CTA & MRA: Angiographic Studies

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CTA and MRA: Angiographic studies for dedicated non-invasive blood vessel evaluation

Arteries are studied more often than veins.

CTA represents the non-invasive version of a catheterization obtained in a computerized tomography (CT) machine. MRA represents the non-invasive version of a catheterization obtained on a magnetic resonance imaging (MRI) machine. The “A” in the abbreviations CTA and MRA stands for “angiography.

By definition, all CTA studies require the injection of intravenous contrast. While in the past, all MRA studies were performed without intravenous contrast, technological advances have changed the technique so that today all MRAs, except those performed on the brain, routinely require the injection of intravenous contrast. For some particular indications, brain MRA is performed with the injection of intravenous contrast.

The benefits of performing an angiographic study in one modality over another are the same as they would apply to any part of the body. While a CTA is less expensive than an MRA, CTA requires ionizing radiation and requires iodine-based intravenous contrast that is potentially nephrotoxic. MRA does not use ionizing radiation; it uses magnetic fields and radiofrequency pulses. MRA intravenous contrast is gadolinium-based, not iodine-based, and is not nephrotoxic. However, in patients who already have compromised kidney function (defined as a glomerular filtration rate of 30 or less ml/min/1.73 m2 ), it is recommended that gadolinium-based intravenous contrast for MRA not be used. These same patients with compromised renal function usually also do not inject iodine-based contrast for CTA unless a dialysis session is planned, not because of risk to the kidneys since in that scenario the kidneys are already very compromised, but to avoid other problems related to intravascular volume.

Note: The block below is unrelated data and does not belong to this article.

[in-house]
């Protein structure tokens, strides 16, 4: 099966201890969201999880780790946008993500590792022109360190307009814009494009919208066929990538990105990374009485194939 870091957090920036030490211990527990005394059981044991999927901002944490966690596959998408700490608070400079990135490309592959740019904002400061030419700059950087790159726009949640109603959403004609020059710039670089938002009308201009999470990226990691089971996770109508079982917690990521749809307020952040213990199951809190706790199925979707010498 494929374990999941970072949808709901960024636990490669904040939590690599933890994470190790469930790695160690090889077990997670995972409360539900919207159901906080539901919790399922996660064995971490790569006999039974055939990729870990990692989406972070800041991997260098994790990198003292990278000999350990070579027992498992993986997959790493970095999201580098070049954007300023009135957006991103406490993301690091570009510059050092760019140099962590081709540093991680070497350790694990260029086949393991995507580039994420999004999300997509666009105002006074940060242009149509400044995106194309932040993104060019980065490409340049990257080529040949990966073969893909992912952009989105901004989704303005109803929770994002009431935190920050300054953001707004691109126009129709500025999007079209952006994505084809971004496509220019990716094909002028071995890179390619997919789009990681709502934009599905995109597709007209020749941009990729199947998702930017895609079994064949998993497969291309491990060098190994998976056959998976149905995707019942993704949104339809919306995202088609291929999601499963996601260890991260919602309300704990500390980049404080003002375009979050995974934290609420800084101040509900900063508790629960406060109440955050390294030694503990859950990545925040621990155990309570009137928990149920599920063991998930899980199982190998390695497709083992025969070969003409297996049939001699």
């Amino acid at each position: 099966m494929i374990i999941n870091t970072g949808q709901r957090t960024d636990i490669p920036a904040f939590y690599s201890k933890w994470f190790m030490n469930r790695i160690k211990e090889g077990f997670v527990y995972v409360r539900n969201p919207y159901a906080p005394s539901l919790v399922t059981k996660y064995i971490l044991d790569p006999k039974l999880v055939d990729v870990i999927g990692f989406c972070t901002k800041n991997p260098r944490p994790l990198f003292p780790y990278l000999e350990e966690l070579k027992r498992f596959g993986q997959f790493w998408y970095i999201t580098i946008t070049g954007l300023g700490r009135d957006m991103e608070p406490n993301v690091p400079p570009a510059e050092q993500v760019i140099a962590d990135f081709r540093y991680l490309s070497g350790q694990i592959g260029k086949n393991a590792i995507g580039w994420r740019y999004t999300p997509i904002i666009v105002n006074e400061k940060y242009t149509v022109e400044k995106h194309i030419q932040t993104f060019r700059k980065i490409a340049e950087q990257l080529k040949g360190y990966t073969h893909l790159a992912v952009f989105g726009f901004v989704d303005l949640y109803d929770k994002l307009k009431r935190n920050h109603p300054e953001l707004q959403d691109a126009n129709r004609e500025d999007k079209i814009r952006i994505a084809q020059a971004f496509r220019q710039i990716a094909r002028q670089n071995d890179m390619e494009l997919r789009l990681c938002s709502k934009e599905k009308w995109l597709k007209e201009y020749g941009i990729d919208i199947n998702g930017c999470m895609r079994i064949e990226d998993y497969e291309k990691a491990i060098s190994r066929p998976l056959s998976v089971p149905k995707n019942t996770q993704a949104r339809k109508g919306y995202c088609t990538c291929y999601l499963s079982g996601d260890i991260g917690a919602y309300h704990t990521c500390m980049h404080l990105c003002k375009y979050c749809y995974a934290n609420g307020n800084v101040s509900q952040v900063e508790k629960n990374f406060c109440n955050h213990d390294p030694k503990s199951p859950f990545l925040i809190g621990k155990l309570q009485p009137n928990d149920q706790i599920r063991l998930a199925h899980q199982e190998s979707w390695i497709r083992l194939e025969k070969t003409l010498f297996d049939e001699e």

Apart from these factors mentioned above, during the evaluation of atherosclerotic disease CTA can differentiate between calcified and non-calcified plaques. See image 1, non-calcified (gray) plaque from an artery in the upper center of the chest called the mediastinum and see image 2, calcified (white) plaque in the same artery.

MRA cannot currently visualize calcified plaques. See Images 3 and 4, normal and abnormal MRA respectively of the carotid arteries in the neck. There is severe disease on Image 4, but the obstructive plaque cannot be discerned, only disease can be inferred due to the greatly reduced calcification of the carotid artery. Images 5 and 6 are from a neck CTA showing calcified (white) plaques displayed in color and gray scale respectively that reduce the caliber of the internal carotid bulb. Unlike the MRA in Image 4 which demonstrates disease but cannot visualize the plaques.

Image 7 of an MRA of the aortic callus in the chest routinely obtained as part of every neck MRA shows that no plaque can be discerned. The same patient had a CTA from the same anatomical region, see Image 8, routinely obtained as part of every neck CTA, which shows that the patient has atherosclerotic disease, evident by calcified (white) plaques. Prominent atherosclerotic plaques may be present, sometimes without producing any obstruction, especially in the early stages so that MRA may give negative results when the disease may be present (false negative).

Particular situations, heart arteries and leg arteries.

Image 1

CTA noncalcified plaque

Image 2

CTA calcified plaque

Image 3

Carotid artery bulb MRA, normal

Image 4

Carotid artery bulb MRA, occluded internal carotid artery

Image 5

Carotid artery bulb CTA, calcified plaques, color

Image 6

Carotid artery bulb CTA, calcified plaques, gray

Image 7

Aortic arch MRA, no calcified plaque visible

Image 8

Aortic arch CTA, calcified plaques visible

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